O.K., I've not seen those.
My sources are
2) Railscasts http://railscasts.com
3) Rails docs http://api.rubyonrails.org/
4) Programming Ruby http://pragprog.com/book/ruby3/programming-ruby-1-9
5) The log files - learning how to read your log files is the biggest help you will get.
5) Stack Overflow.
Best piece of advice I can give you, don;t fight it! It's too temptiong to do things your way rather than the Rails way. If you learn what Rails expects you to be doing it's a breeze , a common truism in the Rails world is "If you are finding it difficult, you are doing it wrong"
My light bulb moments were
1) Forms - Realising that forms (form_for ... |f|, form_tag etc...) are rails way of defining the url that a form is posted back to and the stuff that gets attached to the form (f.something) is Rails way of conveniently defining the parameters that get passed back to a controllers action in the params hash
2) The log files are your friend.
3) accepts_nested_attributes and fields_for for capturing data for more than one table (model) at a time.
accepts_nested attributes means exactly that! Defining accepts_nested_attributes for model_2 in model_1 class means that params hash attributes for model 2 that are nested inside the params hash for model_1 (by using fields_for in yout view layer) will automatically cause model_1 to update or create the associated records for model 2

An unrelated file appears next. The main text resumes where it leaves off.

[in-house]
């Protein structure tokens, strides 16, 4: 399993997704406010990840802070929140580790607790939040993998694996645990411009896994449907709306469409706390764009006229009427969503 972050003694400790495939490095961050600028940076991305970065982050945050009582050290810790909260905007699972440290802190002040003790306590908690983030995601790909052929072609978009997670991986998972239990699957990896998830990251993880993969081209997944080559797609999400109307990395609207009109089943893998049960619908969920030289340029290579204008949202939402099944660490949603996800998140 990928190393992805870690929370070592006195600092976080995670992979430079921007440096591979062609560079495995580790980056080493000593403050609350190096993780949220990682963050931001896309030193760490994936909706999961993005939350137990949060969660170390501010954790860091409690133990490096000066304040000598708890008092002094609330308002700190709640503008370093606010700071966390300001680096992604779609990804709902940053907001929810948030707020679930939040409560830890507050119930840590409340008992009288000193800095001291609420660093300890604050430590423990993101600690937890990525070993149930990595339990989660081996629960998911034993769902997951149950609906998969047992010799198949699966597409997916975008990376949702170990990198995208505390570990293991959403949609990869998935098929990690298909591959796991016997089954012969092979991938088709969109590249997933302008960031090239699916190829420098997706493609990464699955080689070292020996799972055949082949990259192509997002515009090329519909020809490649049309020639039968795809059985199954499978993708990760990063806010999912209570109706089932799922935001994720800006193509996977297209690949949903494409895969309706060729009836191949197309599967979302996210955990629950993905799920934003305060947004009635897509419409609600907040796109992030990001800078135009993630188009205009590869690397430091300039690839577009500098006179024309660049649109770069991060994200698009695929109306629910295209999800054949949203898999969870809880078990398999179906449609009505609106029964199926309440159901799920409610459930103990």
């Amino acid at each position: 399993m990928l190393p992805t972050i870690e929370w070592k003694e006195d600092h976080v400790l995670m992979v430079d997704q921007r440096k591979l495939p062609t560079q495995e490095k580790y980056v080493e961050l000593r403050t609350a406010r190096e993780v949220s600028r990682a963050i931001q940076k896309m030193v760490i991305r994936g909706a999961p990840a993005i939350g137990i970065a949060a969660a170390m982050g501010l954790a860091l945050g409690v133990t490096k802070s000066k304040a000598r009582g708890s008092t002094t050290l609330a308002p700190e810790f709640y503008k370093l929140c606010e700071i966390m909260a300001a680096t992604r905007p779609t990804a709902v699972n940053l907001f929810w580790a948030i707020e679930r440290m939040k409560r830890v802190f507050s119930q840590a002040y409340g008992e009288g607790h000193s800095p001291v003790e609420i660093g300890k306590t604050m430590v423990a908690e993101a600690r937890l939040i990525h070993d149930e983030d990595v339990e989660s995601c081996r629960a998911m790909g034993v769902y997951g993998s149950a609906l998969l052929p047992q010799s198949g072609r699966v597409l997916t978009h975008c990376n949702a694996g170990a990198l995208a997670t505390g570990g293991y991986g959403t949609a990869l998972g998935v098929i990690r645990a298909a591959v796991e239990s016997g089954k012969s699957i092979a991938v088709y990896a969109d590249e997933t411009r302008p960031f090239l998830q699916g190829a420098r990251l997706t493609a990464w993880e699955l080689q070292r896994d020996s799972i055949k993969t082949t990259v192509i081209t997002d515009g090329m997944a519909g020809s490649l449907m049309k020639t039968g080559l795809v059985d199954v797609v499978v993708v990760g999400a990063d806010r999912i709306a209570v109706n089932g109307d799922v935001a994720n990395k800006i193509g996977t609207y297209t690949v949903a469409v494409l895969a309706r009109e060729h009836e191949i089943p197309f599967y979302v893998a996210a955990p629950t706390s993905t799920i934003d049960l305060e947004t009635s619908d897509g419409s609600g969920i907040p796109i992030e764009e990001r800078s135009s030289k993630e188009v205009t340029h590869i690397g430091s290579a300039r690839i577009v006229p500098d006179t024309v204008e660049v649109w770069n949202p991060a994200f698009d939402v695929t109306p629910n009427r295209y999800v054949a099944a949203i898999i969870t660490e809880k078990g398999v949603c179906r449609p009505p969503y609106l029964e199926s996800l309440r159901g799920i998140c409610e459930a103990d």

4) Rails is a 3 tier system where the views and controllers form the first tier containing all the view logic, models form the 2nd tier containing all the the business logic with the database obviously being the 3rd tier.
5) When starting out I felt that I wanted to get to the point of "hand crafting" rather than generating my models, controllers etc... when actually hand crafting gives you 10 times the amount of work to do
6) Testing is easy and essential as Ruby is an interpreted language not compiled. AWDWR deals with testing extremely well but I also foun this railscast to be totally inspirational http://railscasts.com/episodes/275-how-i-test
Good luck and welcome to the world of rails
What you want and what you need are too often not the same thing!
When your head is hurting from trying to solve a problem, stop standing on it. When you are the right way up you will see the problem differently and you just might find the solution.
(Quote by me 15th July 2009)